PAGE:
A New Turn for Tolkien’s Legacy

I highly recommend reading the very good, informative and interesting article, ‘Tolkien’s Legacy about to Get Bigger’, at the link which follows:
It highlights the importance of the recent withdrawal by Christopher Tolkien from the responsibilities he had until then regarding his father’s literary legacy.
Whether his voluntary absence from the decisive role he had before may have negative, or, hopefully positive consequences on the future adaptations that, like with Amazon already, will be now allowed to take place, remains to be seen… The analysis by the author of the reasons  to  be hopeful is the best, and the best worded, that I know of.
NOW A PERSONAL NOTE FROM MYSELF, BHAGA, AUTHOR OF THIS BLOG.

As a deeply appreciative fan of Tolkien’s Middle-earth world since 1975, and an equally deep fan of Peter Jackson’s adaptations of them to the big screen through the two Trilogies rightly mentioned in the article above as “wildly successful”, I have been sorry, but mostly amazed, that Christopher Tolkien, the son whom he had entrusted with the legacy of his writings, could have such a harsh judgement on those films – and especially on the ‘Lord of the Rings’ Trilogy to start with. But then, I realized that Christopher probably never saw the Extended Editions of any of those films… and although already in the Theater Editions I found a whole lot to love, it is the Extended Editions that really represent for me what Peter Jackson truly had in his mind and heart when creating those magnificent films.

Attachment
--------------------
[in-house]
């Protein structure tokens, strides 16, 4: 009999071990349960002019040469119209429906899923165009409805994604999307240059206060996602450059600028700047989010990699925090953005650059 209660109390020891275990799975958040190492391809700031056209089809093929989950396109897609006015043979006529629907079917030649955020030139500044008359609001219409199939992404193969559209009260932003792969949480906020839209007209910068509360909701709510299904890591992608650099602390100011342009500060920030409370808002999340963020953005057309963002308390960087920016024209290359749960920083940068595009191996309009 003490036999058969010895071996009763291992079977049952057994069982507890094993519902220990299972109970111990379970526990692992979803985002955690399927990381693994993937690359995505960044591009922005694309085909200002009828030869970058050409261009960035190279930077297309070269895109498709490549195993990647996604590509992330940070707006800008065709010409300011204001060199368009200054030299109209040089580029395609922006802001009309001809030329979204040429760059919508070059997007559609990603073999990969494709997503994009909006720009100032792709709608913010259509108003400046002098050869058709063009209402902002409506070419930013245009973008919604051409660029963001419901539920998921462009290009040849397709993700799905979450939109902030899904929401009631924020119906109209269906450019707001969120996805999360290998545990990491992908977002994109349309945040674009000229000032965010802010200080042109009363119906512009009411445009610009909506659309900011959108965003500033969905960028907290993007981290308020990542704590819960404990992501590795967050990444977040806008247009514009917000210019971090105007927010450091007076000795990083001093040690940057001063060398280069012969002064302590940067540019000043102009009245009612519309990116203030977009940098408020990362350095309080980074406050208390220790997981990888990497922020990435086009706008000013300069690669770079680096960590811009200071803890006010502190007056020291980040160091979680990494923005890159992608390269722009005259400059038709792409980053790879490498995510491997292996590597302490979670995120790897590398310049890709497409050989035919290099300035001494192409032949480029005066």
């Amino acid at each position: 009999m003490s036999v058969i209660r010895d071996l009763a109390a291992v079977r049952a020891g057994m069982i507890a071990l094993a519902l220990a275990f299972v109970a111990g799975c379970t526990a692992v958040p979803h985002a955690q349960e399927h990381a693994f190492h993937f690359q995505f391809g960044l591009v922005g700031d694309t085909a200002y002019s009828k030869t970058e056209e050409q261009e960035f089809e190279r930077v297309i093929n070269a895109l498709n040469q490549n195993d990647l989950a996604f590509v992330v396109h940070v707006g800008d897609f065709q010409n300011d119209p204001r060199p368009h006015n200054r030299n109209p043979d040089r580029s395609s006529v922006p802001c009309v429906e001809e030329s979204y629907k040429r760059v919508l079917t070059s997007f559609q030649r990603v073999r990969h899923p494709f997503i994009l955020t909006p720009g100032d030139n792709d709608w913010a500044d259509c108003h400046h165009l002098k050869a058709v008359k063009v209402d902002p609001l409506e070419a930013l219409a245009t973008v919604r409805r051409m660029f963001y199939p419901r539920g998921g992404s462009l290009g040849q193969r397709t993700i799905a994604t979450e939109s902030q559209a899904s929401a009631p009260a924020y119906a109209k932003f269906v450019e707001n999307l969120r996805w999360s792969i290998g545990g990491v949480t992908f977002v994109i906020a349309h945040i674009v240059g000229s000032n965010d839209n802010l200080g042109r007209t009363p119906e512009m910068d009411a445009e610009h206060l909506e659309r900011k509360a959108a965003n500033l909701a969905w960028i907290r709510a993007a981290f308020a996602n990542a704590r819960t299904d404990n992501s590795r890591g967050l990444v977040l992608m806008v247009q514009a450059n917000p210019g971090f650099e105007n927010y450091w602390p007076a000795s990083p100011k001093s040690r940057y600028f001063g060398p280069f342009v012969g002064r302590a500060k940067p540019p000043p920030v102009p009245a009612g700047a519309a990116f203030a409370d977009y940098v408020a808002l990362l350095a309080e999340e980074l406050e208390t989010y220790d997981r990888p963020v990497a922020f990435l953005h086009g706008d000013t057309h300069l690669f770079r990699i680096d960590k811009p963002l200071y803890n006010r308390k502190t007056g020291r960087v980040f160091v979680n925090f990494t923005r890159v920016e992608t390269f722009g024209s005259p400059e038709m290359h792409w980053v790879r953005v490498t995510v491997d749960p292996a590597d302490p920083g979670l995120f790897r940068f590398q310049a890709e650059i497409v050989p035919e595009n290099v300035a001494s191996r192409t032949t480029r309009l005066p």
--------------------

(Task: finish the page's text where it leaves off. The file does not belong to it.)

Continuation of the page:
Given the incredibly huge risk that had been taken by the financing company, entrusting the still rather unknown director that Jackson then was, with the enormous amounts of money necessary for creating the three films at once, it is not surprising that the Theater Versions of them are all treated like ‘action’ films to some extent, in order to insure the massive success they each had, both with the audience at large and the critics.

But to keep the films within the length and duration of 3 hours maximum that could still be endured and accepted by the ordinary public actually sitting in theaters, Peter Jackson had to cut out all the deeper scenes.. but at least he was then free to reinsert them when the time came for putting out the Extended Edition, ‘the Director’s Cut’, for each of them in turn…

This is why these Extended Editions are the ones I always recommend most warmly to the people who don’t know yet those films: for me the Extended Editions are the ones in which can be found more excellent renditions of some of the deepest and most beautiful scenes straight from the books, or closely inspired by them so as to deliver the same meaning and deep inner impact as the original scenes did in the books.